New York Gov. Eliot Spitzer has formally recommended the New York Racing Association continue to operate Aqueduct, Belmont Park, and Saratoga racetracks while a separate operator for future casino developments at Aqueduct and possibly Belmont would be tapped down the road.
The racetrack franchise, which expires Dec. 31, could stretch as many as 30 years under the Spitzer plan.
The long-awaited proposal by the Democratic governor still needs final approval by the state legislature, a sizeable question mark given the sour state of relations between Spitzer and Republican lawmakers.
“After careful consideration, I concluded that a reconstituted NYRA is the best entity to operate Thoroughbred racing in New York state,” Spitzer said in a statement released Sept. 4. “The state, in consultation with NYRA, will choose an experienced gaming operator to operate the VLT franchise at Aqueduct. This will ensure that we have the best possible operator for both the racing and the gaming franchise.”
The NYRA board the morning of Sept. 4 approved a memorandum of understanding with the state to make several changes to its operations and, for the rights to another 30-year franchise, to give up its land ownership claims of the racetracks.
The NYRA board will decrease from 28 to 19 members and include the appointment of two members by the governor, one each by the leaders of the Assembly and Senate, and one each by the groups representing horsemen and breeders. The deal calls for racing to continue at Aqueduct; the Spitzer administration had floated a plan to shut down and sell part of Aqueduct while turning part of the facility into a casino.
The deal also calls for revenue from video lottery terminals at Aqueduct—and possibly Belmont—to go to improving the tracks, increasing purses, and creating a new fund for New York state breeders.
NYRA chairman Steven Duncker said the announcement “is the culmination of NYRA’s efforts over the past several years to reinvent itself. The governor’s support is a testament to the efforts undertaken by NYRA to become the racing industry leader in integrity and corporate governance.”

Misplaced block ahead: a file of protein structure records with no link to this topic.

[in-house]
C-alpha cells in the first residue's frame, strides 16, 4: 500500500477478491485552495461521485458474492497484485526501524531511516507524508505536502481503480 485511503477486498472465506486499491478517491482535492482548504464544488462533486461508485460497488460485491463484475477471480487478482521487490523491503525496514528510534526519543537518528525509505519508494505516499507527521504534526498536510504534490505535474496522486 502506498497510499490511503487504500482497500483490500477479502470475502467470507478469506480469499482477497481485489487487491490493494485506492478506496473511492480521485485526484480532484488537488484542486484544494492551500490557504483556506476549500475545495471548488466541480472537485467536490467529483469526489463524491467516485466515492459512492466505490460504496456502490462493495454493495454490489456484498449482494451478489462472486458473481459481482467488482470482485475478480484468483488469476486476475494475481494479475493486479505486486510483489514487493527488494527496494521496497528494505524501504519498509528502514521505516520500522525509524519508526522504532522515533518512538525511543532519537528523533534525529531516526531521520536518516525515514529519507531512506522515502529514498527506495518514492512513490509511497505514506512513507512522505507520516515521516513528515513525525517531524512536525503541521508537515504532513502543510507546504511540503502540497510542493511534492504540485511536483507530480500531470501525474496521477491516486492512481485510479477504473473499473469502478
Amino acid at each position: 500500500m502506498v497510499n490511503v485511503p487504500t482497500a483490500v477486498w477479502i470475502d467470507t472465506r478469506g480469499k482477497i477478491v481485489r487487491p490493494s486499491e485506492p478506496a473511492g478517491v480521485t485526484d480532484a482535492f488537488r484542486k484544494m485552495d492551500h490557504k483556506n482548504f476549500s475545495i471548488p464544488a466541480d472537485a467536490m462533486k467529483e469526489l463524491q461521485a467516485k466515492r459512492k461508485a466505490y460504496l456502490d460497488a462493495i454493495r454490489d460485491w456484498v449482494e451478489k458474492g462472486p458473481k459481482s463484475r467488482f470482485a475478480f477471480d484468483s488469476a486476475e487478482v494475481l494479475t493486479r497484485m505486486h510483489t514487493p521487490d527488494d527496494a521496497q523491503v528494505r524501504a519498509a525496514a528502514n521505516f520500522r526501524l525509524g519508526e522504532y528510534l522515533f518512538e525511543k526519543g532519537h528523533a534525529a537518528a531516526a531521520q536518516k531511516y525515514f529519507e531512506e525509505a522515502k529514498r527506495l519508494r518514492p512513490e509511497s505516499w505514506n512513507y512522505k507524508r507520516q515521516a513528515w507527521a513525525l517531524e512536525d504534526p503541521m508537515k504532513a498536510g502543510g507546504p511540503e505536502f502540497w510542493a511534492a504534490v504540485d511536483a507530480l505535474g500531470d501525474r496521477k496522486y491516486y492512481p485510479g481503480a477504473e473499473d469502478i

NYRA held a press conference in Saratoga Springs, N.Y., Sept. 4 to discuss the franchise. “This is a great day for racing in our state," Duncker told reporters.
NYRA vice chairman Jim Heffernan said the end of the land-claims dispute with the state means NYRA is relinquishing its ownership in about $1-billion worth of property at the three tracks. In return, the state is forgiving about $130 million NYRA owes it, including about $30 million provided over the past year.
Duncker said it is his understanding that any private company can now make a pitch to the state to run the casino operation tied to the franchise. He said that could include existing bidders as well as other companies. He raised the possibility of NYRA contacting MGM Mirage, which bowed out earlier this year of a casino contract for Aqueduct, to see if it might again be interested.
NYRA president Charles Hayward became emotional during the press conference and had to end his remarks as he discussed the difficulty for NYRA employees withstanding criticism from its opponents over the year. “This should not be reported as NYRA wins the franchise…The real winner here is the racing industry and all of its constituents,’’ he said.
The MOU, which is non-binding until a later date, includes provisions that the state—from casino revenue at Aqueduct—will provide up to $75 million to help fund a plan to get NYRA out of its Chapter 11 bankruptcy protection. Until the casino revenue flows, the state or the future casino operator will provide “reasonable and necessary fund to meet NYRA’s operating obligations." The deal also includes the state forgiving tens of millions of dollars in loans NYRA currently has with the state.
The MOU also said the new NYRA board will select the officers of the corporation, which may or may not include current officers. The MOU states that “initially’’ all non-executive employees of NYRA will be retained under the new franchise.
The agreement also calls for 4% of Aqueduct’s VLT revenue to pay for upgrades and maintenance at the three tracks, 3% for racing operations, and up to 6.5% for purses.
Other groups that bid for the franchise are Capital Play, Empire Racing Associates, and Excelsior Racing Associates. An Excelsior Racing spokesperson said the company had no immediate comment, but in a state, Empire Racing said: “Empire Racing commends the governor for trying to tackle a complex problem, but his recommendation to retain the failed status quo is bad for horse racing and bad for New York taxpayers. It fails to provide for economic development upstate and the kind of creative vision that racing needs and deserves. It must be rejected.”
A Senate committee will meet Sept. 12 to discuss the NYRA recommendation.